When I took the unfairness of UK devolution to David Cameron as Prime Minister he agreed something needed to be done. The original idea of EVEN, English votes for English needs, was watered down by William Hague and called English votes for English laws. I always assumed choosing EVEL not EVEN as the shorthand was deliberate to portray a good cause in a not so good light. Instead of England emerging with the right to initiate our own laws in devolved areas of activity, and to veto any move by the Union Parliament to override English decisions on devolved matters, we only kept the right to a veto.
I always argued that English devolution could best be done at Westminster, with a Grand Committee of all English MPs elected to the Commons debating and deciding on English laws where they were needed for devolved matters like Health and Education, and supervising the English budgets. I saw no need for a separate and expensive English Parliament to mirror the Scottish one, though some in England wrote to me requesting one.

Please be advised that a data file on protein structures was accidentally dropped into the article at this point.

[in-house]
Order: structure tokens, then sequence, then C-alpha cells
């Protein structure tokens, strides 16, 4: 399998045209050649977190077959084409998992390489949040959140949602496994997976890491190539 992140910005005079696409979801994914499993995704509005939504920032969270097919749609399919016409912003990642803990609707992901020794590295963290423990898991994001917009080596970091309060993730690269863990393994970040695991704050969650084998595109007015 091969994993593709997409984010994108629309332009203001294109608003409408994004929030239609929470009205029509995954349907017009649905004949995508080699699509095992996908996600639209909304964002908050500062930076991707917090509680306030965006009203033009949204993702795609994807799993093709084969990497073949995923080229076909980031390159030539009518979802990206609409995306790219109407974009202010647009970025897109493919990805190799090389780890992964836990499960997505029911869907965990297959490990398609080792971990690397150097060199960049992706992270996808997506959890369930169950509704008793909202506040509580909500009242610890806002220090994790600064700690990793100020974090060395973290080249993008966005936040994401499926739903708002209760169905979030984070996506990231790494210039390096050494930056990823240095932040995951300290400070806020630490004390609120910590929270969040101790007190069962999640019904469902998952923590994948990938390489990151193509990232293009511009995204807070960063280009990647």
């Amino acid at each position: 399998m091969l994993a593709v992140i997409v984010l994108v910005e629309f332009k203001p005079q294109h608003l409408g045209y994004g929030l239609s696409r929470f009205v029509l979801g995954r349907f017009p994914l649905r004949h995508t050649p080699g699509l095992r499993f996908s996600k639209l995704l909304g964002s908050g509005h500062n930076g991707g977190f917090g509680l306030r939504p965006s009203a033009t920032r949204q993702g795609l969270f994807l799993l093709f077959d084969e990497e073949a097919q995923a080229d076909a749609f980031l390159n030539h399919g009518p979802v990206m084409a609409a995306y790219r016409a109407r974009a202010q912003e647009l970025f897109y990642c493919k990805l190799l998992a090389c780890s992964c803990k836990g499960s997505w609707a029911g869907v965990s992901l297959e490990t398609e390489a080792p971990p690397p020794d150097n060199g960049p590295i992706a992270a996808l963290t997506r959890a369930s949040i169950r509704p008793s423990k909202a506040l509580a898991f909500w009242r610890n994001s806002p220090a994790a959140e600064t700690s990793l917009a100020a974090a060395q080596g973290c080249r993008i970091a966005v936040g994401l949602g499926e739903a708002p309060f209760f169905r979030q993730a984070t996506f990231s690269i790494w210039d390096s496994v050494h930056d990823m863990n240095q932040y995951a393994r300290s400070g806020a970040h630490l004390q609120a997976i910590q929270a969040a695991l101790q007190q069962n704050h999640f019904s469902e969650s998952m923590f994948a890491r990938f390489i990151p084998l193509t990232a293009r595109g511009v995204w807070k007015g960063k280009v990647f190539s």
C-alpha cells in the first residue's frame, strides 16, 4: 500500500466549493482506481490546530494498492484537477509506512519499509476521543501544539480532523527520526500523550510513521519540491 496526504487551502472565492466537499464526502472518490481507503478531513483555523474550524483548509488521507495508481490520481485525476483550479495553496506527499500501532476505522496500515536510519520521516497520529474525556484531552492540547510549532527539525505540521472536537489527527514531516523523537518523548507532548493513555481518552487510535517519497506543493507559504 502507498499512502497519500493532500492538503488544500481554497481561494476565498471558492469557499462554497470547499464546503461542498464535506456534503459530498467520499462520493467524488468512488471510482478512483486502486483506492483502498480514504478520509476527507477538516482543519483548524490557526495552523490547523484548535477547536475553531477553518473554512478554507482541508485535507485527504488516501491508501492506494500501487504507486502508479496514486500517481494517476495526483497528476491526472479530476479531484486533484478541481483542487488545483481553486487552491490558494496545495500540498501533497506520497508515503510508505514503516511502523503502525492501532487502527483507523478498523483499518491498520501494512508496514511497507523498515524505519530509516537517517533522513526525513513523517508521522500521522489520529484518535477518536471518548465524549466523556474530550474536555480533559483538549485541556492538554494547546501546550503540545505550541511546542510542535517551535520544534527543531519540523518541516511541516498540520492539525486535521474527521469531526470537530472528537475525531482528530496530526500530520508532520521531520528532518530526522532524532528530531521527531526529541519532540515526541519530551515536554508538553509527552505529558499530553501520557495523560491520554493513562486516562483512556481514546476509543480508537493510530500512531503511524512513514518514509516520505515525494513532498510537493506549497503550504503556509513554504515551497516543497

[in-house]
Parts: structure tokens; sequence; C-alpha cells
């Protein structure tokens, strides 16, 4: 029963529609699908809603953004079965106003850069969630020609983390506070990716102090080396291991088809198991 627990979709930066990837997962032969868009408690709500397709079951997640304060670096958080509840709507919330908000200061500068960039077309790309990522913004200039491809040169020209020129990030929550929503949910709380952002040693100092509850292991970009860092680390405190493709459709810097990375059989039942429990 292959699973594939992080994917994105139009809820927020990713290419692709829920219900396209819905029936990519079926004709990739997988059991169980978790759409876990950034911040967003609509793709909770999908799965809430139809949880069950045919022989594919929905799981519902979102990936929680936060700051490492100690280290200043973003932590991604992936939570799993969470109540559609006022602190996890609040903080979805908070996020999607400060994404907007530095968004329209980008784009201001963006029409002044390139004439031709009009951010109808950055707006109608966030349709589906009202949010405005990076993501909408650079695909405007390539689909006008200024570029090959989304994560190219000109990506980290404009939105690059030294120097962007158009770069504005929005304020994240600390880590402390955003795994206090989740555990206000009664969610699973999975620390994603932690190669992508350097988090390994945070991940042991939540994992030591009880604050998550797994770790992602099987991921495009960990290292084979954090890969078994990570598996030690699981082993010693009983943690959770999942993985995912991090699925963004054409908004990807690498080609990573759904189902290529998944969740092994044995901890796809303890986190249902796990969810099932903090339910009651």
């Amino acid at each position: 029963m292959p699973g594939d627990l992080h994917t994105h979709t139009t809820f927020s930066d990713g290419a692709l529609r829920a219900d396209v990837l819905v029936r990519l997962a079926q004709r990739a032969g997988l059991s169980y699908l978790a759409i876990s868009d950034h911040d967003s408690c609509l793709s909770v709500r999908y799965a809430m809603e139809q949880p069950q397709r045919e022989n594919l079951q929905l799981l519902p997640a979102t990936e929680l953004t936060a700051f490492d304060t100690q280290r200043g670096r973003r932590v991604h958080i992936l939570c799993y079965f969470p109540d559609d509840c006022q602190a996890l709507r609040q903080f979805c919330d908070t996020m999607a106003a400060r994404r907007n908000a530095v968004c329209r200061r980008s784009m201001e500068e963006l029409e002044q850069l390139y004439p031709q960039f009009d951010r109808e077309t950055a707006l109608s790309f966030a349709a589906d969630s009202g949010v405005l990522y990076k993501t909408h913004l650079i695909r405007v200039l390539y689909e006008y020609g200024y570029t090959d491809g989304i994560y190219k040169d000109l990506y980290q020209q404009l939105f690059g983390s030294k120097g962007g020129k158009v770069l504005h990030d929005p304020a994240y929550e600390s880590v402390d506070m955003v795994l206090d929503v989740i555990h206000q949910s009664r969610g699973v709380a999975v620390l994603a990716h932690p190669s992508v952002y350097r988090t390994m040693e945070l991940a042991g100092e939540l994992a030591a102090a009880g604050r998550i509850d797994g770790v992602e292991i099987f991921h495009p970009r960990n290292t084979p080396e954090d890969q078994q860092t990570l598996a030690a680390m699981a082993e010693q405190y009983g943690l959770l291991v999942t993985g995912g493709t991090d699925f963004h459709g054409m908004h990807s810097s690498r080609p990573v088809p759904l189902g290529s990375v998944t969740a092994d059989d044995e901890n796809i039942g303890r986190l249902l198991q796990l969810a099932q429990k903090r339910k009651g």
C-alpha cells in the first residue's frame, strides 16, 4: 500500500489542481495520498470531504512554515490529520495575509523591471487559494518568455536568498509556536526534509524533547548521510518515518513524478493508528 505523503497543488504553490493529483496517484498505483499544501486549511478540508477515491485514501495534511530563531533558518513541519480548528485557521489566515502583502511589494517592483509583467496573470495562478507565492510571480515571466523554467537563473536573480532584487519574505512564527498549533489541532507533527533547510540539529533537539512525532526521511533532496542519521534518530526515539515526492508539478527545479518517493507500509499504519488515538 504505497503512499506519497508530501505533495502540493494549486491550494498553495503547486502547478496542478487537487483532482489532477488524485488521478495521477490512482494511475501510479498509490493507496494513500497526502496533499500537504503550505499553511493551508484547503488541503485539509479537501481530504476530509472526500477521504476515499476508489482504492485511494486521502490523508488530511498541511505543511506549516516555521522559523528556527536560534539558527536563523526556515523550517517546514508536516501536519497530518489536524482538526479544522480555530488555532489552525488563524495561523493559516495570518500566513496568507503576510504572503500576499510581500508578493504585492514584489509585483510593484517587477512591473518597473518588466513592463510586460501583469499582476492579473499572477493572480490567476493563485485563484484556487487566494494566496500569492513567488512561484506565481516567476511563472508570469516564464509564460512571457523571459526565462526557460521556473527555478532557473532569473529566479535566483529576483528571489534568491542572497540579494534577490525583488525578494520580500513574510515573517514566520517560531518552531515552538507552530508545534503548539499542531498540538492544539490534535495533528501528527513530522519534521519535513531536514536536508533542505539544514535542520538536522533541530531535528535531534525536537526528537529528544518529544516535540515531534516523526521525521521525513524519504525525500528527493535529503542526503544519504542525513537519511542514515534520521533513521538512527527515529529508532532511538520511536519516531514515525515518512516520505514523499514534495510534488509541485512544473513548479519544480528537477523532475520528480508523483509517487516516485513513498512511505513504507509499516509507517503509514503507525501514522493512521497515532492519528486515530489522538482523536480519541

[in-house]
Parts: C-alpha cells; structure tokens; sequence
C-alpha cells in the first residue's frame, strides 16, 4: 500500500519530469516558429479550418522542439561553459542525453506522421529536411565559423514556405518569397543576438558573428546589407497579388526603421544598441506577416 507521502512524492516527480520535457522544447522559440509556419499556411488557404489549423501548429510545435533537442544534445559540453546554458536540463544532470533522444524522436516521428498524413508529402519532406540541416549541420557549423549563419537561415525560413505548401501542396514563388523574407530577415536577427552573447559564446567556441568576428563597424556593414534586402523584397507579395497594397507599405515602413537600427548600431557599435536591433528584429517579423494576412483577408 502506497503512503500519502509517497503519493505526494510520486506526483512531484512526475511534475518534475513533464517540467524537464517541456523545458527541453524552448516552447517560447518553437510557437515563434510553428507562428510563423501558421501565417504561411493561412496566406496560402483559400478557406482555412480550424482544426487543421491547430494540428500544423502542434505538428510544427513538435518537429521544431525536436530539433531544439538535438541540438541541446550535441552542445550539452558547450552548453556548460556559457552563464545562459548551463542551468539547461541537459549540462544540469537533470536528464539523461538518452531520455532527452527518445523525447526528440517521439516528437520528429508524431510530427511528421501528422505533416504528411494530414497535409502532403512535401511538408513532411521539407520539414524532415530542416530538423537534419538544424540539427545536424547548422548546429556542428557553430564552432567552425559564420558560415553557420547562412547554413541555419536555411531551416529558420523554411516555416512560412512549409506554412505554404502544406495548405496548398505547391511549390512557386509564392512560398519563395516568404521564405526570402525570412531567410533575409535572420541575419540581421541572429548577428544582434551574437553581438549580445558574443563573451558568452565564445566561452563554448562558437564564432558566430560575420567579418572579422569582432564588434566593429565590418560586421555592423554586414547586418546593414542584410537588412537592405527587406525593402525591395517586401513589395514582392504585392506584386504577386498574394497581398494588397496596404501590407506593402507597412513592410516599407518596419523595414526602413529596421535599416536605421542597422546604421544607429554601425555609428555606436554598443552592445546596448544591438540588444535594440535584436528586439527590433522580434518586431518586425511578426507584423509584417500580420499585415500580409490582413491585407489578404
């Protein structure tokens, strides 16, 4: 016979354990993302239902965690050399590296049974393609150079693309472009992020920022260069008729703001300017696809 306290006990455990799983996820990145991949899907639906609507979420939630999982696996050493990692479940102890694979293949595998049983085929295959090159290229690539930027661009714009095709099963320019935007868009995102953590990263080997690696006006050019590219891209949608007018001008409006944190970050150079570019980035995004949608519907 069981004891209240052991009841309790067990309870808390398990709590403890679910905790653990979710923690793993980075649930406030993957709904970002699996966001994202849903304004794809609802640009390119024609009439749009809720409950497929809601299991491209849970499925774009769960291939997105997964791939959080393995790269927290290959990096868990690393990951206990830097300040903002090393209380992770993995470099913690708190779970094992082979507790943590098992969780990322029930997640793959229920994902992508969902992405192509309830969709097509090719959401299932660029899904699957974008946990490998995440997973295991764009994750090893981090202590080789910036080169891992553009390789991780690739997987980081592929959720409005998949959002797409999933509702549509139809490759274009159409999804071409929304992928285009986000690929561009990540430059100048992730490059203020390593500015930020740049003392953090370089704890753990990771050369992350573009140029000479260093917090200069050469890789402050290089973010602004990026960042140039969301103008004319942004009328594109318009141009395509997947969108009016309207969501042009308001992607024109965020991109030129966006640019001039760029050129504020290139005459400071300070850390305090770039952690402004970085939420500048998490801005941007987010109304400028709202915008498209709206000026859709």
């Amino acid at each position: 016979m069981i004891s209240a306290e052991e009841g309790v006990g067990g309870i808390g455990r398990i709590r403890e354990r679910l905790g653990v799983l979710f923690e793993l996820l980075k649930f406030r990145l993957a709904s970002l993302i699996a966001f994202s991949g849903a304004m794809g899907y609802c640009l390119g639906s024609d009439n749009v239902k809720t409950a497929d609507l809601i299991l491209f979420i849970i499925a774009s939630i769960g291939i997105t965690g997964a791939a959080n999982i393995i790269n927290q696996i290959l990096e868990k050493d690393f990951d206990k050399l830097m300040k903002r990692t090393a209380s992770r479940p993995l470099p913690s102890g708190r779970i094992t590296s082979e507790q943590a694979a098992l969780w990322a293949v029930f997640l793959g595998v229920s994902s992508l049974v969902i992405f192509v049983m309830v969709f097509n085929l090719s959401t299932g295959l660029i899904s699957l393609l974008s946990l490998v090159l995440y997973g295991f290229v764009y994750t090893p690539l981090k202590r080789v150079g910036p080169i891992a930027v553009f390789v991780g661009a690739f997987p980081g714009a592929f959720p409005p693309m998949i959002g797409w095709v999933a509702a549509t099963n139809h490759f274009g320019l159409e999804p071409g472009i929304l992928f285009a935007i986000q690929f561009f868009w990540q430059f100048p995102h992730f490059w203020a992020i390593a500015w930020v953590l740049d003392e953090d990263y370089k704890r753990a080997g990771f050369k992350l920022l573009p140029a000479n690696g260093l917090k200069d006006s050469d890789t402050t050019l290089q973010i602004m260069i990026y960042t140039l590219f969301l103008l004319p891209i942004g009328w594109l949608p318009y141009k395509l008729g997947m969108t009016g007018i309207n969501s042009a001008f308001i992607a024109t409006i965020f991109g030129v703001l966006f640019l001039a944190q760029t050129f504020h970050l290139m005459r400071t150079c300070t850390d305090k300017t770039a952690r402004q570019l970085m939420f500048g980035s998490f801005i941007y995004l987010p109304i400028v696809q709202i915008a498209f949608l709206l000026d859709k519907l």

This week-end I call on the government to preserve our right of veto, not to strike it down. Surely on this week-end of all week=ends, when English people are united and purposeful behind our football team and proud of their achievement so far, we do not deserve negative treatment. I urge the government to adopt EVEN, a very modest proposal to give to England some of the devolved power the Scottish Parliament enjoys. I would welcome your views.